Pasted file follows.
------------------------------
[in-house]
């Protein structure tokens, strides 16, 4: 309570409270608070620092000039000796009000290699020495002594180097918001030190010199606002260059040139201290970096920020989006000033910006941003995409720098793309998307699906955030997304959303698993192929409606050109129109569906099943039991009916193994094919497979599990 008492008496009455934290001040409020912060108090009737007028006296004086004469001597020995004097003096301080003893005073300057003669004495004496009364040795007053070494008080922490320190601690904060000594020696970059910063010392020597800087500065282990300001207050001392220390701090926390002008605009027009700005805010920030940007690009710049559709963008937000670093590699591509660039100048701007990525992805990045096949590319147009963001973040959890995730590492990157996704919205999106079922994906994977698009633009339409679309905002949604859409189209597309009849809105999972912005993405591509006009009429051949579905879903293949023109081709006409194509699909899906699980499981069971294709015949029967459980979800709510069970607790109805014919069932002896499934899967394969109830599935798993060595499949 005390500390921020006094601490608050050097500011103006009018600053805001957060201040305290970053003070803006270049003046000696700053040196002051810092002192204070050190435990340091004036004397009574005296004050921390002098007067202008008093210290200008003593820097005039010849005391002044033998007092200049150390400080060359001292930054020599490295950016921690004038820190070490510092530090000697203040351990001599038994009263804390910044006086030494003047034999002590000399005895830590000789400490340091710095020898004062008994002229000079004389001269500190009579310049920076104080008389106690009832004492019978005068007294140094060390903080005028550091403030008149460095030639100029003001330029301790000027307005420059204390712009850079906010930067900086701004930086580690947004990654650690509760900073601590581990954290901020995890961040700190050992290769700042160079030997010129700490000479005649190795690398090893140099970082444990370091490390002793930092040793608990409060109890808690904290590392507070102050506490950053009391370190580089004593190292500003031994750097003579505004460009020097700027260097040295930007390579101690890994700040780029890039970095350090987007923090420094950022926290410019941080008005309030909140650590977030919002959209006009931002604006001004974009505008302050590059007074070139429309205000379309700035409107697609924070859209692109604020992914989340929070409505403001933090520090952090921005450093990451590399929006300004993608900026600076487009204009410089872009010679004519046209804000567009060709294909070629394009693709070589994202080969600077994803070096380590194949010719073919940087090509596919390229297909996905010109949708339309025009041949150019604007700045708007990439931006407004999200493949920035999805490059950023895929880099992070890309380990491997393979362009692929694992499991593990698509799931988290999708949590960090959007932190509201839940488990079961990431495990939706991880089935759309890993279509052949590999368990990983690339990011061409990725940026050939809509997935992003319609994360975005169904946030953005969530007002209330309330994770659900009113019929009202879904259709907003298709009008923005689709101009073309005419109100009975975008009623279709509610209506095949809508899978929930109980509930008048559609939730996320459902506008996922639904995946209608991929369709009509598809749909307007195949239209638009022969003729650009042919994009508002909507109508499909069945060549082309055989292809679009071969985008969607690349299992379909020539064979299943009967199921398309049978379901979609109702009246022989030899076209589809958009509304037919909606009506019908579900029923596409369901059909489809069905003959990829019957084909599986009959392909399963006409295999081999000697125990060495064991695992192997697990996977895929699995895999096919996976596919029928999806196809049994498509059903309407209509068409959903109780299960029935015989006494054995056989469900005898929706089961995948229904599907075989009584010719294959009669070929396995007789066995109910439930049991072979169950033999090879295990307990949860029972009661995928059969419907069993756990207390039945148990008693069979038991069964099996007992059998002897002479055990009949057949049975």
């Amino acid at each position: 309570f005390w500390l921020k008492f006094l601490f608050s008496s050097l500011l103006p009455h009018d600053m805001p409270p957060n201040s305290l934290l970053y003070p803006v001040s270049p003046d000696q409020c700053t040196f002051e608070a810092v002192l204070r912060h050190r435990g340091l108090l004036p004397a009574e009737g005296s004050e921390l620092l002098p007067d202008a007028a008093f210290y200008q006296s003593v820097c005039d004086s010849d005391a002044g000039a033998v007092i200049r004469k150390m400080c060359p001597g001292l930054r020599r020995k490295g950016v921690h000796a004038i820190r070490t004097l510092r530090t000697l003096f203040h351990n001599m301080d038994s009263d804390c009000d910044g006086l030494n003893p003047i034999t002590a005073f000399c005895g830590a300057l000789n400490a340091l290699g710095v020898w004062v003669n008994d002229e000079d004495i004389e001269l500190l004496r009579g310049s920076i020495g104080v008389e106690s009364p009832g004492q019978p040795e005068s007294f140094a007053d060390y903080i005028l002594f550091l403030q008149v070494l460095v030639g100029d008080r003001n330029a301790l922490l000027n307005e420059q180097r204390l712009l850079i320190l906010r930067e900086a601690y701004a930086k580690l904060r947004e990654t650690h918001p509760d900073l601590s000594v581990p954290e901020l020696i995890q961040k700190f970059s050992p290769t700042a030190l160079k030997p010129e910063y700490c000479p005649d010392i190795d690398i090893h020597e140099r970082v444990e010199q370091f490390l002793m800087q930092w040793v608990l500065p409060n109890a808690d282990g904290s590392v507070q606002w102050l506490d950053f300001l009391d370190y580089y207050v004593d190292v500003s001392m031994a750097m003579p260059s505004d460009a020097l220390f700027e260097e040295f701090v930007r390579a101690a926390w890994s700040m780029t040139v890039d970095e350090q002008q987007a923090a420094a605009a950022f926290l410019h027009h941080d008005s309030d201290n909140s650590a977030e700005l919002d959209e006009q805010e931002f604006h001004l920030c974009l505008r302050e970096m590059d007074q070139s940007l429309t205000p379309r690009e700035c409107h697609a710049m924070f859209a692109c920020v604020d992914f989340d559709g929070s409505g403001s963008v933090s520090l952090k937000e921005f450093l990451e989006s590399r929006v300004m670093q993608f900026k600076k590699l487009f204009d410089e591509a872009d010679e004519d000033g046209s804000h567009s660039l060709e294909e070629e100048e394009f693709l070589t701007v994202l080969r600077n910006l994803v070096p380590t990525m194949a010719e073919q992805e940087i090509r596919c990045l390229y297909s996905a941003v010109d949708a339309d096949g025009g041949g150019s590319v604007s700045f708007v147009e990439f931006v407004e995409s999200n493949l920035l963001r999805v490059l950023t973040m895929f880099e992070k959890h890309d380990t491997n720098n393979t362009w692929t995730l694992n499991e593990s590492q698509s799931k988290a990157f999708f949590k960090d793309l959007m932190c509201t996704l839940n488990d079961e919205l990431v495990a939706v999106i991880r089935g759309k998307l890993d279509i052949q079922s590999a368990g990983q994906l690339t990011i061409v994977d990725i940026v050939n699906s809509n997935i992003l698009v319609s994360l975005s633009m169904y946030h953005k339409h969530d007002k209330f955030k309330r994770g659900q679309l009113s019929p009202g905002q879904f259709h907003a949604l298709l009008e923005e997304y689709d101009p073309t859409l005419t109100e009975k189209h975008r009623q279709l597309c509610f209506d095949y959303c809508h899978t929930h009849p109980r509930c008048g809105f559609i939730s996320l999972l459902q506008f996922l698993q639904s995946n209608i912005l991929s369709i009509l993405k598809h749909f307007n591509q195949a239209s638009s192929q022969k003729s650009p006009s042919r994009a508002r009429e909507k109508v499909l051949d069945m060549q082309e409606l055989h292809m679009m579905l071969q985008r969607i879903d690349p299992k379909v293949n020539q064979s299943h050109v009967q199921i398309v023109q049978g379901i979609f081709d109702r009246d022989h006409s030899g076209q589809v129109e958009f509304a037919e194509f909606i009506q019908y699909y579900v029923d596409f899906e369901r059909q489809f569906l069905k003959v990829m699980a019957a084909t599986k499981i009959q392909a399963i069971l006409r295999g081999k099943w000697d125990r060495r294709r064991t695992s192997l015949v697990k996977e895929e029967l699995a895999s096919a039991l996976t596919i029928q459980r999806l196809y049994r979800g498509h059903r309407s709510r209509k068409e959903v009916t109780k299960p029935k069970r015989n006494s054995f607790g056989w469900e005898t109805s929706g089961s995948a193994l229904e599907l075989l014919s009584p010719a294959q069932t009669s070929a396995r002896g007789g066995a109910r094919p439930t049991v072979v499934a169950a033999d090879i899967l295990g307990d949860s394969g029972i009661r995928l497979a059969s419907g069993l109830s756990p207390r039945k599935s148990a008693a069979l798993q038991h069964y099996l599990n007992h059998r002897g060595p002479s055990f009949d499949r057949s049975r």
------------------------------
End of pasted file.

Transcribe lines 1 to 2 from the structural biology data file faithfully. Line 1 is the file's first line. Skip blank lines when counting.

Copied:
[in-house]
């Protein structure tokens, strides 16, 4: 309570409270608070620092000039000796009000290699020495002594180097918001030190010199606002260059040139201290970096920020989006000033910006941003995409720098793309998307699906955030997304959303698993192929409606050109129109569906099943039991009916193994094919497979599990 008492008496009455934290001040409020912060108090009737007028006296004086004469001597020995004097003096301080003893005073300057003669004495004496009364040795007053070494008080922490320190601690904060000594020696970059910063010392020597800087500065282990300001207050001392220390701090926390002008605009027009700005805010920030940007690009710049559709963008937000670093590699591509660039100048701007990525992805990045096949590319147009963001973040959890995730590492990157996704919205999106079922994906994977698009633009339409679309905002949604859409189209597309009849809105999972912005993405591509006009009429051949579905879903293949023109081709006409194509699909899906699980499981069971294709015949029967459980979800709510069970607790109805014919069932002896499934899967394969109830599935798993060595499949 005390500390921020006094601490608050050097500011103006009018600053805001957060201040305290970053003070803006270049003046000696700053040196002051810092002192204070050190435990340091004036004397009574005296004050921390002098007067202008008093210290200008003593820097005039010849005391002044033998007092200049150390400080060359001292930054020599490295950016921690004038820190070490510092530090000697203040351990001599038994009263804390910044006086030494003047034999002590000399005895830590000789400490340091710095020898004062008994002229000079004389001269500190009579310049920076104080008389106690009832004492019978005068007294140094060390903080005028550091403030008149460095030639100029003001330029301790000027307005420059204390712009850079906010930067900086701004930086580690947004990654650690509760900073601590581990954290901020995890961040700190050992290769700042160079030997010129700490000479005649190795690398090893140099970082444990370091490390002793930092040793608990409060109890808690904290590392507070102050506490950053009391370190580089004593190292500003031994750097003579505004460009020097700027260097040295930007390579101690890994700040780029890039970095350090987007923090420094950022926290410019941080008005309030909140650590977030919002959209006009931002604006001004974009505008302050590059007074070139429309205000379309700035409107697609924070859209692109604020992914989340929070409505403001933090520090952090921005450093990451590399929006300004993608900026600076487009204009410089872009010679004519046209804000567009060709294909070629394009693709070589994202080969600077994803070096380590194949010719073919940087090509596919390229297909996905010109949708339309025009041949150019604007700045708007990439931006407004999200493949920035999805490059950023895929880099992070890309380990491997393979362009692929694992499991593990698509799931988290999708949590960090959007932190509201839940488990079961990431495990939706991880089935759309890993279509052949590999368990990983690339990011061409990725940026050939809509997935992003319609994360975005169904946030953005969530007002209330309330994770659900009113019929009202879904259709907003298709009008923005689709101009073309005419109100009975975008009623279709509610209506095949809508899978929930109980509930008048559609939730996320459902506008996922639904995946209608991929369709009509598809749909307007195949239209638009022969003729650009042919994009508002909507109508499909069945060549082309055989292809679009071969985008969607690349299992379909020539064979299943009967199921398309049978379901979609109702009246022989030899076209589809958009509304037919909606009506019908579900029923596409369901059909489809069905003959990829019957084909599986009959392909399963006409295999081999000697125990060495064991695992192997697990996977895929699995895999096919996976596919029928999806196809049994498509059903309407209509068409959903109780299960029935015989006494054995056989469900005898929706089961995948229904599907075989009584010719294959009669070929396995007789066995109910439930049991072979169950033999090879295990307990949860029972009661995928059969419907069993756990207390039945148990008693069979038991069964099996007992059998002897002479055990009949057949049975």